rogue rhetoric

random musings by michael d. durkota

Category: .: Random Musings (page 2 of 6)

Drunken sailors and other random musings for a rainy Sunday

  • The Readers’ Favorite 2016 International Book Awards were announced yesterday. Once in a Blue Year was a finalist in the Fiction-Military category!
  • Miss Peregrine’s Home for Peculiar Children was excellent, and I’m not generally a fan of Burton’s films. It was creative, intriguing, and thoroughly entertaining. Highly recommended.
  • What was the Navy thinking when it got rid of job titles? I was always proud to be a Machinist’s Mate even though my actual job didn’t require machining. It mm1was a traditional rating with a long history.
  • I am so very glad that hockey season begins in 11 days. Let’s go Pens!
  • I encountered no less than three people texting and driving this weekend, and I still haven’t figured out a way to legally retaliate.
  • For some reason, I really miss Vegas today. Well, I guess I miss Vegas a little at some point every day.
  • How’s this for a story of drunken sailor debauchery?
    Going overboard: Bar and cinema trashed by ‘drunken Royal Navy officers’

Should I be flattered that my book was pirated?

While searching for a link to a press release, a google search revealed a website offering free PDF’s of my novel. They even provided their own book review:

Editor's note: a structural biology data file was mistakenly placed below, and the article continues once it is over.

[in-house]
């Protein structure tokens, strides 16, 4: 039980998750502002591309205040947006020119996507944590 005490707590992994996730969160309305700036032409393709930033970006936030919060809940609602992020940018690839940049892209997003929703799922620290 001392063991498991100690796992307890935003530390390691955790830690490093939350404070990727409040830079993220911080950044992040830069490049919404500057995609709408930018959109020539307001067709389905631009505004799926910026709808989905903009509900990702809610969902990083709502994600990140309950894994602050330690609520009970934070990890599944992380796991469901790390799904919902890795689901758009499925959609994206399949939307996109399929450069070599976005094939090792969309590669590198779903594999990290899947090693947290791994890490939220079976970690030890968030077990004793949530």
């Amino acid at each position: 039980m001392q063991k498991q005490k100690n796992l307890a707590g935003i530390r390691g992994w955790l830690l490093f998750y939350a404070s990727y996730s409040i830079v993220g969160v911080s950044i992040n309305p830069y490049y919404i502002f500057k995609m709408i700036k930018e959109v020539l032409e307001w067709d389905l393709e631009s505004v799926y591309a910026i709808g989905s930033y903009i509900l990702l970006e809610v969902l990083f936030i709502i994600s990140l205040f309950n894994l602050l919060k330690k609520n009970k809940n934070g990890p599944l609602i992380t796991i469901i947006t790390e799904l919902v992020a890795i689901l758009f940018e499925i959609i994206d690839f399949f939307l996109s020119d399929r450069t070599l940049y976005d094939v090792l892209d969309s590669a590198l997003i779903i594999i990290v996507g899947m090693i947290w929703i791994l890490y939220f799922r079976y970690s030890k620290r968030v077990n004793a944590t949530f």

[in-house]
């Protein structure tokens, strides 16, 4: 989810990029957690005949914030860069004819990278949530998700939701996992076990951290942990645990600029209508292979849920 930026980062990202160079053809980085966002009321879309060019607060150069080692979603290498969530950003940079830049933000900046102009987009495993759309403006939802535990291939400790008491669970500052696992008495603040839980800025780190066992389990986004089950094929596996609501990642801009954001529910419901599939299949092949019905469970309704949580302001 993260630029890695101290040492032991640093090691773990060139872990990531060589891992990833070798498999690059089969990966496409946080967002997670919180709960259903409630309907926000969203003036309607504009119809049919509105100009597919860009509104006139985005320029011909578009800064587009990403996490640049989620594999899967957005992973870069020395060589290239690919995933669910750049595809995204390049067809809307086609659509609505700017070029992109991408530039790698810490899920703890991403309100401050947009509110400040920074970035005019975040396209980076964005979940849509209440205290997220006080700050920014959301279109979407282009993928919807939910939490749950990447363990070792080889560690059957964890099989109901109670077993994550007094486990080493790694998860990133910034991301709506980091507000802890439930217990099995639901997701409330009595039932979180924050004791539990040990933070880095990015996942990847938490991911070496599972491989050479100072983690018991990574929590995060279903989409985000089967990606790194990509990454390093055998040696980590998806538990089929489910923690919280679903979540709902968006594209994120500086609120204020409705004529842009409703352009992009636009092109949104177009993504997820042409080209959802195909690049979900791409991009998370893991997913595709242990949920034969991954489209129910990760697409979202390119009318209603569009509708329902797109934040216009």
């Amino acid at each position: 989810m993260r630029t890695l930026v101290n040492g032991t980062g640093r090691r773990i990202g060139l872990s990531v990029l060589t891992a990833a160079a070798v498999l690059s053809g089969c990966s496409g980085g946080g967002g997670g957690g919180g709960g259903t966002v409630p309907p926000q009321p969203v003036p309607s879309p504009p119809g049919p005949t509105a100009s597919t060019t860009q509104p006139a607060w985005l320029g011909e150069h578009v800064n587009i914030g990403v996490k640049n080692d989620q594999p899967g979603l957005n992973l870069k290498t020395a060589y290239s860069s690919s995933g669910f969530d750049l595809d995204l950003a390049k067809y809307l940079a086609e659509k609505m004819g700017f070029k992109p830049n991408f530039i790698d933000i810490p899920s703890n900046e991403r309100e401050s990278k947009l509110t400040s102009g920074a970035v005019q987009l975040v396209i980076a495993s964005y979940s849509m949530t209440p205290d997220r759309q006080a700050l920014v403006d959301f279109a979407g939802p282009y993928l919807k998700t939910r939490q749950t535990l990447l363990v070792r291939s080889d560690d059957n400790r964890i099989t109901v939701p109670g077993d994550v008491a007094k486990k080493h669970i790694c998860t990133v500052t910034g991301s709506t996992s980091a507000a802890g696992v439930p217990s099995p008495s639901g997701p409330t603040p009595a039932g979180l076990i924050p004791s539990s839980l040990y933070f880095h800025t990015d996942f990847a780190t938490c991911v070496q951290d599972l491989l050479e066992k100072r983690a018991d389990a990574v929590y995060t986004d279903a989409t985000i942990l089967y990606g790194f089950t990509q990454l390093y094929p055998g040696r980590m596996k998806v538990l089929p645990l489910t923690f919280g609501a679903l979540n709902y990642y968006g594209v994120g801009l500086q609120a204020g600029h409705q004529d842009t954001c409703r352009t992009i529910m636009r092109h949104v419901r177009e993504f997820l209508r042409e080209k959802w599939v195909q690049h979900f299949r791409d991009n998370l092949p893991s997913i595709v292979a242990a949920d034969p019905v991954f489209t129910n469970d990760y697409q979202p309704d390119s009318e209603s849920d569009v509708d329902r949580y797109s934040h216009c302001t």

Once in a Blue Year Reviewblue year

This Once in a Blue Year book is not really ordinary book, you have it then the world is in your hands.  The  benefit  you  get  by  reading this  book  is  actually  information  inside  this  reserve incredible  fresh,  you  will  get  information  which  is  getting  deeper  an  individual  read  a  lot  of information you will get. This kind of Once in a Blue Year without we recognize teach the one who looking at it become critical in imagining and analyzing. Don’t be worry Once in a Blue Year can bring any time you are and not make your tote space or bookshelves’ grow to be full because you can have it inside your lovely laptop even cell phone. This Once in a Blue Year having great arrangement in word and layout, so you will not really feel uninterested in reading. Relate

Needless to say, I did not dare click the link.

To conjoin or not to conjoin?

I attended the second session of VetsWrite yesterday. Although it has been lightly attended, I have enjoyed the company of fellow writers and the fresh perspective. The writing exercises have been truly helpful; I’m embarrassed to admit I really can’t remember the last time I conducted a free-write on my own. At the end of the session, Ashley and Brad suggested that we share some pages from our current projects and discuss them during the next session.write

This presented me with a conundrum.

I’ve been working on two separate novels for the last few months. They are each stalled around 30% complete. One keeps distracting me from the other. I was beginning to worry that I would never finish either since they both were still missing so much.